For example, I looked a lot at code generation, and finally, I will only use it for fx->c# generation.
Doing it for all my types sounds good, but finally I ported all my geometry nodes in 20 minutes, would have taken 2 days to build a generator. For effects with reflection it stays a pretty good idea, since any user can write their own fx, so in that case it makes some sense.

The most fun part of it, you will complain about a system being overcomplex, decide to rewrite all, and makes something 5 times more complex up front (while repeating a lot of mistakes and adding new ones). Not worth it, refactor and improve.

Stop using crappy defaults, and inform user when something is wrong. Crappy defaults sounds a good idea on first instance, but it also makes your system more complex, and when your crappy defaults don't work anymore, you have to know if it comes from the user or yourself, and your user didn't learn anything. A few well placed defaults (with proper information eg : Ok you didn't provided this info, so I used this instead, but please be wary) is a step in the right direction. Choosing silent defaults is a NO GO.

Take more painful decisions if I need to ;) I know users hate changes in some ways (myself included), but then you have to decide and take the risk if you think this is future proof, not stay like ten years ago. I know on programmer side this is also a problem, but finally, changing library if you need is also taking care of users. I could just take AddFlow (the ui library used in 4v), which is now so crap that it's impossible to use vvvv in a live environment anymore (move a few nodes and all your render freezes). I wish they would take the painful path and just switch library, and it doesn't take that much time to do (just bit boring).

Ok stop mumbling, lot of new goodness on the way, be happy ;)

Monday, 2 December 2013

Last DX11 Release...

Using SlimDX ;)

Beta31.2 marks a little history as now the plan is to make a full move to SharpDX.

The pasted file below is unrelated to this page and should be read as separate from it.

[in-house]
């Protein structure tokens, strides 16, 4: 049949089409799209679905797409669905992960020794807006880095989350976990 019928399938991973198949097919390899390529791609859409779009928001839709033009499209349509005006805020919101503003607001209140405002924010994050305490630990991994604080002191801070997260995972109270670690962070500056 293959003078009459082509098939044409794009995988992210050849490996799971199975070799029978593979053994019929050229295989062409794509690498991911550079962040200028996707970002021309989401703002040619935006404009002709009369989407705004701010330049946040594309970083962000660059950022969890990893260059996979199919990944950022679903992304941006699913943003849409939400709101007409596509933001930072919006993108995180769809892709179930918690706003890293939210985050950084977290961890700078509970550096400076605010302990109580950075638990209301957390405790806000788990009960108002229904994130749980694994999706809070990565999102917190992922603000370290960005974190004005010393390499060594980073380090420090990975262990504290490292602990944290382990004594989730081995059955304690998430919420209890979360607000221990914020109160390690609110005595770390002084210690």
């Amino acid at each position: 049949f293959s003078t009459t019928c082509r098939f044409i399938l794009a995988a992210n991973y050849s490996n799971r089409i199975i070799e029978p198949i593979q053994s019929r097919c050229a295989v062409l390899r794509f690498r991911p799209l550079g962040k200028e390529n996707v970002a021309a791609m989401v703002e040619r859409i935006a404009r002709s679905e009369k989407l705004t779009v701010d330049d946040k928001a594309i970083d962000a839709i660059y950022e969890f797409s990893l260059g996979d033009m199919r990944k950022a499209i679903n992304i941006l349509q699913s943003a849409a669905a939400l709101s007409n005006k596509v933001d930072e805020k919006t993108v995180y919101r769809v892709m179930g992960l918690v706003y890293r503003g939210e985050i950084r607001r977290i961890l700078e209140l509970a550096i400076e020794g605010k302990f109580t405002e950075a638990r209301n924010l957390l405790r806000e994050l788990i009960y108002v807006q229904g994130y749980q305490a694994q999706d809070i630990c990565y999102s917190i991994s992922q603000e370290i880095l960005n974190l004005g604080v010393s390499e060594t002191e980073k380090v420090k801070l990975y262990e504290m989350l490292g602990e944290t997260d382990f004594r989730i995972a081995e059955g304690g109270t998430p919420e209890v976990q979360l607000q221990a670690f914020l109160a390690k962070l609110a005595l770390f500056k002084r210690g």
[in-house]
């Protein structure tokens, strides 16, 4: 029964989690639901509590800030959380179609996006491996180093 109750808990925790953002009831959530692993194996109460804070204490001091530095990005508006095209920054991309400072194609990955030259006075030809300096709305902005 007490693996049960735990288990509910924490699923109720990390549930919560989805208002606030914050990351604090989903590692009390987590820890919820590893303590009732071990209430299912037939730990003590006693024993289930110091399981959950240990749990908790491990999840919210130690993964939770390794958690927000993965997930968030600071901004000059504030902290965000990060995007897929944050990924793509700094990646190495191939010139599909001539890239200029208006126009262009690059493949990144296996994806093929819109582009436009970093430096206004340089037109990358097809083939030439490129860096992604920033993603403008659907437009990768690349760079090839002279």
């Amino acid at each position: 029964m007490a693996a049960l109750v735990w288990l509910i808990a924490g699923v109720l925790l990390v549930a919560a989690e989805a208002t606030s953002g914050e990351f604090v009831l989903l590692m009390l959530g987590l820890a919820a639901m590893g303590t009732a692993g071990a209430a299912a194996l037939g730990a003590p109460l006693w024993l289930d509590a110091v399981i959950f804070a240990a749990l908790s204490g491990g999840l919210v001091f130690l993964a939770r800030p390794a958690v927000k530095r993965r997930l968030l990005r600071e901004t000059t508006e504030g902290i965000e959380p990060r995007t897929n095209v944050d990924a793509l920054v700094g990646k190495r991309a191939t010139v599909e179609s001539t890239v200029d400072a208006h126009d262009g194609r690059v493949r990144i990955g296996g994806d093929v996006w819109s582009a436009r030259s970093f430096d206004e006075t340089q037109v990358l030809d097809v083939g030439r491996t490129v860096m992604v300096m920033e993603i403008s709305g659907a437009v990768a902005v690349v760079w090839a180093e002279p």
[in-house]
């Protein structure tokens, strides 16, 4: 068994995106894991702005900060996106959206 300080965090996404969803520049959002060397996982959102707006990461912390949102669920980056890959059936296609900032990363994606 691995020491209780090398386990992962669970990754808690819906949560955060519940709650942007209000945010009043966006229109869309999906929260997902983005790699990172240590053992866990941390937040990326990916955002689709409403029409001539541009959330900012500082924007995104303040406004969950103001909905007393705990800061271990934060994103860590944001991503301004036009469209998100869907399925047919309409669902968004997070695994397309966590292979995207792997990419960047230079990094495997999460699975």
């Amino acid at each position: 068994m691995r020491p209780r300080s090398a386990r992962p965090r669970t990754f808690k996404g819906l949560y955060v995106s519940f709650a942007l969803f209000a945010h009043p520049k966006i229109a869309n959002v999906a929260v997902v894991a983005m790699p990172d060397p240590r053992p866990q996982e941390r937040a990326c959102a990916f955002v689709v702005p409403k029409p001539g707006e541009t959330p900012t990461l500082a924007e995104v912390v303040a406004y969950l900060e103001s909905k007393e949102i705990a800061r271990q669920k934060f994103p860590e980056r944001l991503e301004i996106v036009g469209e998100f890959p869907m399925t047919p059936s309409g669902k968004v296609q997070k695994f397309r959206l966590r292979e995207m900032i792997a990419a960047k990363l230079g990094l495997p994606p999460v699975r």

Some people might ask what is the benefits, or if I'm some kind of masochist who like to redo everything again :)

First, a move to SharpDX sounds like the smart option so far, and offers quite a few cool bits:

  • It's quite actively maintained
  • Support for DX11.2
  • Generally API calls are better for performance
  • No more dreaded 32/64 bits builds
And now I'm not rewriting everything, but I feel a lot of things which are already nicer than in old DirectX9 can be done in an even smarter way. Some years of programming in DX taught me a lot as well, and there's definitely some parts that I'm looking forward to improve or rework.

On a first note, writing an API is hard, it takes a lot of time, trial and error, to find a decent compromise between performances/features/ease of programming. So far I consider the first round as a success, there's still a few bugs/features missing, but hey, I'm more or less on my own writing the core, even tho I of course want to thanks people who contributed nodes/shaders ;)

So besides moving to SharpDX, there's of course many plans to improve what is there, in no particular order.


New wrapper is almost as fully featured as previous one, but has quite a decent amount of improvements:
  • Clear separation between Device/DeviceContext (multi threaded rendering in mind).
  • Resources are much thinner and much less abstract class/overrides, which should decently help where sometimes it was just a right pain to link 2 elements.
  • Now most of the runtime (not finished yet), is unit tested. So I can quickly see if a change breaks resource creation, pool... This is such a time saver.
  • Resource also have much easier to use creation methods, copies are much more streamlined (only one method to copy to dynamic texture now.
  • Wrapper will mostly manage many addons too (vlc/kinect/geometries...) so most of this can be independently tested in a much cleaner way.
  • Input layout handling is still one of the area for me, it's a bit of a pain to find the right model (for a game engine you can safely build a small hash, but in 4v case, there's so many permutations that it's really not easy).


Now on the vvvv side, there are also quite some (drastic) changes on the main core. Please don't be afraid as a patcher, on your side it shouldn't be any change.